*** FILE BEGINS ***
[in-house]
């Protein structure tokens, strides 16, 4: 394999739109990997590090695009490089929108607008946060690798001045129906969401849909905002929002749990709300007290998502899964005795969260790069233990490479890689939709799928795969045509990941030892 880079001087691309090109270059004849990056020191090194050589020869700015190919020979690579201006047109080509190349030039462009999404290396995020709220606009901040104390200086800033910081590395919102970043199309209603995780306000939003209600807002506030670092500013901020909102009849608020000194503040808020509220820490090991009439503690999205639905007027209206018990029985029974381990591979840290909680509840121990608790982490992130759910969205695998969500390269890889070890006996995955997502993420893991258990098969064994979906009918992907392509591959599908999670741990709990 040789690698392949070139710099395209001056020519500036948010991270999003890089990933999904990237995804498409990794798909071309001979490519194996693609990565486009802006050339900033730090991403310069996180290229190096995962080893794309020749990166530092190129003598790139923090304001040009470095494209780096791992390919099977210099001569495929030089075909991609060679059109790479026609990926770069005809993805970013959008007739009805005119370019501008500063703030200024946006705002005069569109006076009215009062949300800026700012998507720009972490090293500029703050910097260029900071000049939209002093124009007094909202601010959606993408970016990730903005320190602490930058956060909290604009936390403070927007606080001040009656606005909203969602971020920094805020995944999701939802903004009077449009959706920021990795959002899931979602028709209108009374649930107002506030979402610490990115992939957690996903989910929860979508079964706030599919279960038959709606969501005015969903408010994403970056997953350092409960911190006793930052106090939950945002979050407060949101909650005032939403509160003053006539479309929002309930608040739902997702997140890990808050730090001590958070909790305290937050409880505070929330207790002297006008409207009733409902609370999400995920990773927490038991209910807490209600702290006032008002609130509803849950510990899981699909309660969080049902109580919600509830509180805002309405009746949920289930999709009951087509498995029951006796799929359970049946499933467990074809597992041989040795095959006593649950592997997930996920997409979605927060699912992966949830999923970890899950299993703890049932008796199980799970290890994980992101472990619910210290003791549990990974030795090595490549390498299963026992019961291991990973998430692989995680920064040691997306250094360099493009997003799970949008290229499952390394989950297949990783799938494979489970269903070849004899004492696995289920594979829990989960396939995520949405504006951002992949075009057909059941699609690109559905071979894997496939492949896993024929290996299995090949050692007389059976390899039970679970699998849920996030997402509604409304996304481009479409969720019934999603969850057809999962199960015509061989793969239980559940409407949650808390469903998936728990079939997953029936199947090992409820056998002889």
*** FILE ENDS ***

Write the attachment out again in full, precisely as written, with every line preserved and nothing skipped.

[in-house]
């Protein structure tokens, strides 16, 4: 394999739109990997590090695009490089929108607008946060690798001045129906969401849909905002929002749990709300007290998502899964005795969260790069233990490479890689939709799928795969045509990941030892 880079001087691309090109270059004849990056020191090194050589020869700015190919020979690579201006047109080509190349030039462009999404290396995020709220606009901040104390200086800033910081590395919102970043199309209603995780306000939003209600807002506030670092500013901020909102009849608020000194503040808020509220820490090991009439503690999205639905007027209206018990029985029974381990591979840290909680509840121990608790982490992130759910969205695998969500390269890889070890006996995955997502993420893991258990098969064994979906009918992907392509591959599908999670741990709990 040789690698392949070139710099395209001056020519500036948010991270999003890089990933999904990237995804498409990794798909071309001979490519194996693609990565486009802006050339900033730090991403310069996180290229190096995962080893794309020749990166530092190129003598790139923090304001040009470095494209780096791992390919099977210099001569495929030089075909991609060679059109790479026609990926770069005809993805970013959008007739009805005119370019501008500063703030200024946006705002005069569109006076009215009062949300800026700012998507720009972490090293500029703050910097260029900071000049939209002093124009007094909202601010959606993408970016990730903005320190602490930058956060909290604009936390403070927007606080001040009656606005909203969602971020920094805020995944999701939802903004009077449009959706920021990795959002899931979602028709209108009374649930107002506030979402610490990115992939957690996903989910929860979508079964706030599919279960038959709606969501005015969903408010994403970056997953350092409960911190006793930052106090939950945002979050407060949101909650005032939403509160003053006539479309929002309930608040739902997702997140890990808050730090001590958070909790305290937050409880505070929330207790002297006008409207009733409902609370999400995920990773927490038991209910807490209600702290006032008002609130509803849950510990899981699909309660969080049902109580919600509830509180805002309405009746949920289930999709009951087509498995029951006796799929359970049946499933467990074809597992041989040795095959006593649950592997997930996920997409979605927060699912992966949830999923970890899950299993703890049932008796199980799970290890994980992101472990619910210290003791549990990974030795090595490549390498299963026992019961291991990973998430692989995680920064040691997306250094360099493009997003799970949008290229499952390394989950297949990783799938494979489970269903070849004899004492696995289920594979829990989960396939995520949405504006951002992949075009057909059941699609690109559905071979894997496939492949896993024929290996299995090949050692007389059976390899039970679970699998849920996030997402509604409304996304481009479409969720019934999603969850057809999962199960015509061989793969239980559940409407949650808390469903998936728990079939997953029936199947090992409820056998002889």